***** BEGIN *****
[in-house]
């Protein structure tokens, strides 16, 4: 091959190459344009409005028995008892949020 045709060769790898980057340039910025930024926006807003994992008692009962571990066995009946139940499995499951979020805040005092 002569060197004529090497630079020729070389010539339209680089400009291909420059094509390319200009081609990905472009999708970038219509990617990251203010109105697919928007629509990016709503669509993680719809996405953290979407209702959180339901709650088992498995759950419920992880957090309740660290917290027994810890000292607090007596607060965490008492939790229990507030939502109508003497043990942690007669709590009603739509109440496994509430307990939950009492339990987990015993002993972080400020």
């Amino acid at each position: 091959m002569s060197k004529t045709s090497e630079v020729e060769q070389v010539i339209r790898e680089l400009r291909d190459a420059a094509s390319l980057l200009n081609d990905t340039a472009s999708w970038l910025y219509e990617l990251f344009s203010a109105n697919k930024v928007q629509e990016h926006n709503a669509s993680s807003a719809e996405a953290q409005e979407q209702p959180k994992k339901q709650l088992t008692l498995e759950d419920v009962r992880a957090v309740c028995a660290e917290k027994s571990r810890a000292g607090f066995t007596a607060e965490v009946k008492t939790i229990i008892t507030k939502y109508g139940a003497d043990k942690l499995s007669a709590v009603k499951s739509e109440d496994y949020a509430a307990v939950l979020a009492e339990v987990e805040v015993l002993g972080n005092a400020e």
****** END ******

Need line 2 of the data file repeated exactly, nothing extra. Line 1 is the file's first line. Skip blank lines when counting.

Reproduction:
């Protein structure tokens, strides 16, 4: 091959190459344009409005028995008892949020 045709060769790898980057340039910025930024926006807003994992008692009962571990066995009946139940499995499951979020805040005092 002569060197004529090497630079020729070389010539339209680089400009291909420059094509390319200009081609990905472009999708970038219509990617990251203010109105697919928007629509990016709503669509993680719809996405953290979407209702959180339901709650088992498995759950419920992880957090309740660290917290027994810890000292607090007596607060965490008492939790229990507030939502109508003497043990942690007669709590009603739509109440496994509430307990939950009492339990987990015993002993972080400020």